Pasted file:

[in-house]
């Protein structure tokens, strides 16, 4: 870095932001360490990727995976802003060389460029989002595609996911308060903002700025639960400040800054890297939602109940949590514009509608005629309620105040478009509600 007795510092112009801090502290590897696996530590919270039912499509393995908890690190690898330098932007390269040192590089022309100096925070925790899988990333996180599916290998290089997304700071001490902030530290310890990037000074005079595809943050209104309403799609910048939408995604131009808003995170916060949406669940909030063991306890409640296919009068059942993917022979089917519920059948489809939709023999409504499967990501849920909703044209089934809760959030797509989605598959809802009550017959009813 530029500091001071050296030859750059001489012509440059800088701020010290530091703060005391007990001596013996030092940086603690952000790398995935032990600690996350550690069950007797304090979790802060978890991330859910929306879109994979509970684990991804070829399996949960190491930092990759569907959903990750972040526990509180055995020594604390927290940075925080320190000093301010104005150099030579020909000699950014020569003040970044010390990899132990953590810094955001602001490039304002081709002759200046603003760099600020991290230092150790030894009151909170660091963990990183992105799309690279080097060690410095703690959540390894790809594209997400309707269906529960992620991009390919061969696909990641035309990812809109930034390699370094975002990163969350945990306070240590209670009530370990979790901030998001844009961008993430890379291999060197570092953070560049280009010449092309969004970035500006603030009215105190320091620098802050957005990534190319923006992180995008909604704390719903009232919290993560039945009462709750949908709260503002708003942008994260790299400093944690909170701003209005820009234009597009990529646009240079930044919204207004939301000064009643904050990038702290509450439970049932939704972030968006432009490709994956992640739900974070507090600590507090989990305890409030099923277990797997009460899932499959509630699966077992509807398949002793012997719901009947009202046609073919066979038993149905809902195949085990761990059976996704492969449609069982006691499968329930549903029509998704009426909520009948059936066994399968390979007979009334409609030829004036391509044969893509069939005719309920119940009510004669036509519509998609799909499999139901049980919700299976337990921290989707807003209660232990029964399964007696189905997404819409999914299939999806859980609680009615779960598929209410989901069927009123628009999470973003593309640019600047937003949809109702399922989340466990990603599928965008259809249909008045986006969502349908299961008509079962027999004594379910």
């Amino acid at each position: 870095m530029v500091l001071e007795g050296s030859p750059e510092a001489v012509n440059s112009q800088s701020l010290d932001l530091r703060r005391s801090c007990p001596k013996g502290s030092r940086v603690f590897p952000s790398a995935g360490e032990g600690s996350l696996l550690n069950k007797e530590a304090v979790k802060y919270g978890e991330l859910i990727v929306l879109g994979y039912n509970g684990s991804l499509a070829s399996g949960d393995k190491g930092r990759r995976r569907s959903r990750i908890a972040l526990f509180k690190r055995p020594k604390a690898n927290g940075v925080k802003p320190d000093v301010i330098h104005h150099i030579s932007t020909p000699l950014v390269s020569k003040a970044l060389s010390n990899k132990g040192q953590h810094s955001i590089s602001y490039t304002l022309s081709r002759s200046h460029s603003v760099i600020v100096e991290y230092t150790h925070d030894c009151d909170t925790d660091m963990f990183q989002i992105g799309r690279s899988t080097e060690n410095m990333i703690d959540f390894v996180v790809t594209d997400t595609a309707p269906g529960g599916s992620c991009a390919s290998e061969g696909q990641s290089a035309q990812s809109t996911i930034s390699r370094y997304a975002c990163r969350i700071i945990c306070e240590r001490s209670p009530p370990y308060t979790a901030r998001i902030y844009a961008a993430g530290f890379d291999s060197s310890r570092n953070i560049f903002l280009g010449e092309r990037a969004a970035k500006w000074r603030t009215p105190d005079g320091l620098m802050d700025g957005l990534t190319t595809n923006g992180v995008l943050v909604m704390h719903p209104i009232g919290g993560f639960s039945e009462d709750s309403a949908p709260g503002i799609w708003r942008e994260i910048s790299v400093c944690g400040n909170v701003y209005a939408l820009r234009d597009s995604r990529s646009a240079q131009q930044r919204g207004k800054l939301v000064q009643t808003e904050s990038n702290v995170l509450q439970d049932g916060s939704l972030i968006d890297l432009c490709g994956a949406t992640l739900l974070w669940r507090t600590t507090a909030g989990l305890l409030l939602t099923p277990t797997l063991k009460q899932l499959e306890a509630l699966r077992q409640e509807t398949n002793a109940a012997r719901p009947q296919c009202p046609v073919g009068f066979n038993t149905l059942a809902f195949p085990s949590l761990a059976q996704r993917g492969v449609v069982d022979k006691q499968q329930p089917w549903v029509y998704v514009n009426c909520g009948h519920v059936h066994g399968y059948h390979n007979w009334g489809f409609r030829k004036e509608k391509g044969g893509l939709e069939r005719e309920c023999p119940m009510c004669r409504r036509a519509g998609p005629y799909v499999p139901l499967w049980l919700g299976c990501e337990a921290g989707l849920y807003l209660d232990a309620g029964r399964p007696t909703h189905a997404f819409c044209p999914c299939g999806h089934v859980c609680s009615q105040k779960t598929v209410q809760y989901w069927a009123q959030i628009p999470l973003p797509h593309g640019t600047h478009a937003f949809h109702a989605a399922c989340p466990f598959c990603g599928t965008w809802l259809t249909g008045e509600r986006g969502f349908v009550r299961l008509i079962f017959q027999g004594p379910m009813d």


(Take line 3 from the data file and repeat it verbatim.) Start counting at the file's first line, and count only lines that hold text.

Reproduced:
């Amino acid at each position: 870095m530029v500091l001071e007795g050296s030859p750059e510092a001489v012509n440059s112009q800088s701020l010290d932001l530091r703060r005391s801090c007990p001596k013996g502290s030092r940086v603690f590897p952000s790398a995935g360490e032990g600690s996350l696996l550690n069950k007797e530590a304090v979790k802060y919270g978890e991330l859910i990727v929306l879109g994979y039912n509970g684990s991804l499509a070829s399996g949960d393995k190491g930092r990759r995976r569907s959903r990750i908890a972040l526990f509180k690190r055995p020594k604390a690898n927290g940075v925080k802003p320190d000093v301010i330098h104005h150099i030579s932007t020909p000699l950014v390269s020569k003040a970044l060389s010390n990899k132990g040192q953590h810094s955001i590089s602001y490039t304002l022309s081709r002759s200046h460029s603003v760099i600020v100096e991290y230092t150790h925070d030894c009151d909170t925790d660091m963990f990183q989002i992105g799309r690279s899988t080097e060690n410095m990333i703690d959540f390894v996180v790809t594209d997400t595609a309707p269906g529960g599916s992620c991009a390919s290998e061969g696909q990641s290089a035309q990812s809109t996911i930034s390699r370094y997304a975002c990163r969350i700071i945990c306070e240590r001490s209670p009530p370990y308060t979790a901030r998001i902030y844009a961008a993430g530290f890379d291999s060197s310890r570092n953070i560049f903002l280009g010449e092309r990037a969004a970035k500006w000074r603030t009215p105190d005079g320091l620098m802050d700025g957005l990534t190319t595809n923006g992180v995008l943050v909604m704390h719903p209104i009232g919290g993560f639960s039945e009462d709750s309403a949908p709260g503002i799609w708003r942008e994260i910048s790299v400093c944690g400040n909170v701003y209005a939408l820009r234009d597009s995604r990529s646009a240079q131009q930044r919204g207004k800054l939301v000064q009643t808003e904050s990038n702290v995170l509450q439970d049932g916060s939704l972030i968006d890297l432009c490709g994956a949406t992640l739900l974070w669940r507090t600590t507090a909030g989990l305890l409030l939602t099923p277990t797997l063991k009460q899932l499959e306890a509630l699966r077992q409640e509807t398949n002793a109940a012997r719901p009947q296919c009202p046609v073919g009068f066979n038993t149905l059942a809902f195949p085990s949590l761990a059976q996704r993917g492969v449609v069982d022979k006691q499968q329930p089917w549903v029509y998704v514009n009426c909520g009948h519920v059936h066994g399968y059948h390979n007979w009334g489809f409609r030829k004036e509608k391509g044969g893509l939709e069939r005719e309920c023999p119940m009510c004669r409504r036509a519509g998609p005629y799909v499999p139901l499967w049980l919700g299976c990501e337990a921290g989707l849920y807003l209660d232990a309620g029964r399964p007696t909703h189905a997404f819409c044209p999914c299939g999806h089934v859980c609680s009615q105040k779960t598929v209410q809760y989901w069927a009123q959030i628009p999470l973003p797509h593309g640019t600047h478009a937003f949809h109702a989605a399922c989340p466990f598959c990603g599928t965008w809802l259809t249909g008045e509600r986006g969502f349908v009550r299961l008509i079962f017959q027999g004594p379910m009813d």